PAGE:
November 11, 2009
Acting on an AOPA suggestion, the FAA has activated a toll-free "flight service comment line" (888/FLT-SRVC or 888/358-7782) for pilots to comment on service they receive from the Lockheed Martin flight service station (FSS) system, operated under contract with the FAA.
"It was clear to me that this type of immediate feedback would be the only way to track down and fix all of the problems and errors," AOPA President Phil Boyer said. "Lockheed Martin's performance metrics were doing a much better job in tracking system-wide averages, but individual pilot complaints to AOPA showed us that the metrics weren't telling the full story about the quality of the briefings."
Boyer had suggested the complaint hotline during a meeting with Lockheed Martin officials earlier this month.
"This 'Phase II' of our FSS improvement effort should give Lockheed Martin and the FAA the data needed to fix all the remaining problems," said Boyer. "The online complaint form was a good start, but it didn't do enough. By the time a pilot could get to a computer to log a problem, critical details might have been forgotten. And for some, it just wasn't worth the effort to report the problem after concluding a hard flight."
With the new telephone hotline, a pilot can make a report immediately. "Plus, I thought a phone call would be easier," said Boyer. "Just make a recording while the details are still fresh."
The FAA says the 888/FLT-SRVC hotline will record comments as voice messages. Pilots can leave a message of up to three minutes. It's critical that pilots provide as much detail as possible, including date, time, and location of the briefing, and your aircraft N number. They will also need your name and a phone number or e-mail address so that the FAA can obtain more details if needed, and so that Lockheed Martin can report back to the pilot with the resolution of the problem.
Lockheed Martin readily agreed to the toll-free complaint line and even offered to start it immediately utilizing its equipment. However, as part of the stepped-up government oversight of this critical service, the FAA agreed to operate and pay for the service.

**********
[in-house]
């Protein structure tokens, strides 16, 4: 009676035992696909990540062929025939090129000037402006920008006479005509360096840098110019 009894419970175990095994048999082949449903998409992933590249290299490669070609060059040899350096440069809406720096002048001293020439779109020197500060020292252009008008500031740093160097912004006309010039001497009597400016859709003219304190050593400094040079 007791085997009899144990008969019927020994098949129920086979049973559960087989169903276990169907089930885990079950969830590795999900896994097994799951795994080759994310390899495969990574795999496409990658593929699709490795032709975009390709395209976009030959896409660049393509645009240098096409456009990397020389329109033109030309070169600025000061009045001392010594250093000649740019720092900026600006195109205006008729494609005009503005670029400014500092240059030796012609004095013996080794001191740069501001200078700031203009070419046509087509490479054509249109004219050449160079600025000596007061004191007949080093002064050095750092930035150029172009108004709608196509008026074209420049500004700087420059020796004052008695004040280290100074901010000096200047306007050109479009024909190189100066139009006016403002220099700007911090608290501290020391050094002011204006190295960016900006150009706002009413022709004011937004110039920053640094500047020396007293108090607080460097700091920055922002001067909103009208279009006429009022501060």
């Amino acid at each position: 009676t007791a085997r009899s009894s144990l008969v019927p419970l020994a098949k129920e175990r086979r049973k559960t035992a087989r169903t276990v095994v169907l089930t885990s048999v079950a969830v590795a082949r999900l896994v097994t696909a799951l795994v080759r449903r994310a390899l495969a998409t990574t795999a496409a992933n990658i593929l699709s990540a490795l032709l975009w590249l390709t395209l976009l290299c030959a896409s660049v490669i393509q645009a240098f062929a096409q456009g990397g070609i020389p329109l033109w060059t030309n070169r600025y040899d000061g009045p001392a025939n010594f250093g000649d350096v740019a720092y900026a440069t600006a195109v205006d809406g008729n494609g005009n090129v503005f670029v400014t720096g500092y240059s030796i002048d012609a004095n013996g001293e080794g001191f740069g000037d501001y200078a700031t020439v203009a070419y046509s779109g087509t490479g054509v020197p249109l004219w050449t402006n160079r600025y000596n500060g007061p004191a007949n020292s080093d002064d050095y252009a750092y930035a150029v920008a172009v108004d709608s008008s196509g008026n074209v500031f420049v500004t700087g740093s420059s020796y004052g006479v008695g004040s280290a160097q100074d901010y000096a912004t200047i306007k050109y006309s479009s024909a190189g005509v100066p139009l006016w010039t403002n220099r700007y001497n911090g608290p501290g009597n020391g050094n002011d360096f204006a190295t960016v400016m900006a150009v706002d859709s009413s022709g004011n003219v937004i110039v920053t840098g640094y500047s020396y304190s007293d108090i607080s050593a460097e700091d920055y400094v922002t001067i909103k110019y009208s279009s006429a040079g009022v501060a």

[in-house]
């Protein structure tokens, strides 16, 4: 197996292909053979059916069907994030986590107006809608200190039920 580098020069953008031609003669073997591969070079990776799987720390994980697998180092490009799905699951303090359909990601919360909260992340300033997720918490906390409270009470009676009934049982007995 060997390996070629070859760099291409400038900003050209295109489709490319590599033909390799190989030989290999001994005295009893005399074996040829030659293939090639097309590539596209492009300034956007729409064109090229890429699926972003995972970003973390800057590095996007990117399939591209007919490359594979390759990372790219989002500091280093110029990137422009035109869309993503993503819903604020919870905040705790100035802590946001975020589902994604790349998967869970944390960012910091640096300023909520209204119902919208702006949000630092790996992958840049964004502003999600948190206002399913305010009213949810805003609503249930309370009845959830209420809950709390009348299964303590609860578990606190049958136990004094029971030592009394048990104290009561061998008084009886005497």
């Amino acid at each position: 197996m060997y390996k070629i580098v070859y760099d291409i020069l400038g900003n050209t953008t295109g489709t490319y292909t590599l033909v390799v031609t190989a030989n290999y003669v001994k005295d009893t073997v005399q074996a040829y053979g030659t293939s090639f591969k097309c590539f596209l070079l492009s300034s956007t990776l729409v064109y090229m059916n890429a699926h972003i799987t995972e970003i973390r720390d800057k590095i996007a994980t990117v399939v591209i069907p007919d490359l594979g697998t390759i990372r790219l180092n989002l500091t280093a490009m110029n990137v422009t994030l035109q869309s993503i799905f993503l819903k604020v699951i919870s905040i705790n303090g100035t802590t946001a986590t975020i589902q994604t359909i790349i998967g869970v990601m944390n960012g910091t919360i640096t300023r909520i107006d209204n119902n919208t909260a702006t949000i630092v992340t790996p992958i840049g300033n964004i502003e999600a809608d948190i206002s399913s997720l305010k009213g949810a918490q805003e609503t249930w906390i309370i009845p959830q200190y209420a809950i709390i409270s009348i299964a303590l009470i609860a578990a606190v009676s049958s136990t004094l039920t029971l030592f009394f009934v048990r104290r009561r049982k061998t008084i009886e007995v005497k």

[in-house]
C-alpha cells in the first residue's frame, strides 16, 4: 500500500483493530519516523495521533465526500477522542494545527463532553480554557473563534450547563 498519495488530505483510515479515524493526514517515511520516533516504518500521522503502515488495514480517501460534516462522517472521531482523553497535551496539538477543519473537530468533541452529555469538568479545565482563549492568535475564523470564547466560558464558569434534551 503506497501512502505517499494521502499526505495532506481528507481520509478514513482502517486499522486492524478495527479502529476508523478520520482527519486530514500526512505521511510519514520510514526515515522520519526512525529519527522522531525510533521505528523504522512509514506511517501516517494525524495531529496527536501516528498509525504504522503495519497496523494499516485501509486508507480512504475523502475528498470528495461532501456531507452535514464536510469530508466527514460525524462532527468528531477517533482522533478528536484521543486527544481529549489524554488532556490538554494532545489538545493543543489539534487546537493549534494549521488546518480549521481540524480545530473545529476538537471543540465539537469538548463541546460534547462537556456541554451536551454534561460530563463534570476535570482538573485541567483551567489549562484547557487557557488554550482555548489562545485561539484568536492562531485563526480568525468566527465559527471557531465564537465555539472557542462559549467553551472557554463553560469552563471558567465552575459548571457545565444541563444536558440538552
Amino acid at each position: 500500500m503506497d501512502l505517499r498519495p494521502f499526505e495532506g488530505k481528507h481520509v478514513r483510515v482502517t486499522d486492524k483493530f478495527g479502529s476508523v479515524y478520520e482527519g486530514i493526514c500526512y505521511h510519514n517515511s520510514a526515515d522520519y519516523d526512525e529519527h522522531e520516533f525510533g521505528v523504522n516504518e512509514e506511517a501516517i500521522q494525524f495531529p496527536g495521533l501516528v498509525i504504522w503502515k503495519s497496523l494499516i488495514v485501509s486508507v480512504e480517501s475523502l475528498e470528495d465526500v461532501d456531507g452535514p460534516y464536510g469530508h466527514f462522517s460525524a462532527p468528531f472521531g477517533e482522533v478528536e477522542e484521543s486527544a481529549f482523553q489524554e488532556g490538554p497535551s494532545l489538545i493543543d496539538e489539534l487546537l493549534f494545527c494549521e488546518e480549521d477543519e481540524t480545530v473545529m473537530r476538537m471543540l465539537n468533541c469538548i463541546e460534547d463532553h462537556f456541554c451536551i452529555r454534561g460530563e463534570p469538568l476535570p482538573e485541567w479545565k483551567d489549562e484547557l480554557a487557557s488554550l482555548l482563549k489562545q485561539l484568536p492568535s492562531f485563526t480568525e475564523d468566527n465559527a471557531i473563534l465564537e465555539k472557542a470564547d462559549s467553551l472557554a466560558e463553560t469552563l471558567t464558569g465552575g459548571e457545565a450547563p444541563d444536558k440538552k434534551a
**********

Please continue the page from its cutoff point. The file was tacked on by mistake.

The FAA's Flight Service Operations and Safety group will collect and catalog all comments recorded on the hotline and then forward them to Lockheed Martin for action. Lockheed will respond to the complaining pilot within 15 days.
AOPA will also receive a copy of every complaint, so the association can continue its role as an independent watchdog over the quality of FSS services and as an advocate for all pilots.
The hotline can handle 80 simultaneous phone calls, so the likelihood of hitting a busy signal is small. "But if you do get a busy signal, please call back," said Boyer. "It's only by finding and fixing every hitch and hiccup that will get us to an FSS system with the performance promised."
The FAA will also use the complaint line as an "immediate indicator of system performance" and to "better manage contracted performance levels."
Pilots can also report FSS problems on the FAA's Web site and Lockheed Martin's Web site. Click on "Feedback" (you have to be registered on the Lockheed site first).
July 23, 2007
A state-of-the art medical facility on remote Tangier Island in the Chesapeake Bay serves as a lasting memorial to the late Dr. David B. Nichols’ dedication to providing medical care to the community for 30 years. Now, Nichols’ aviation legacy—flying a Cessna 182 or Robinson R44 to the island every Thursday to provide that care—is set in stone.
Daher-Socata announced that it had installed the first Garmin G600 and GTN 750 avionics in one of its 2004 TBM 700C2 airplanes.
Even brief flight under actual conditions can expose how well your basic instrument flying is serving.
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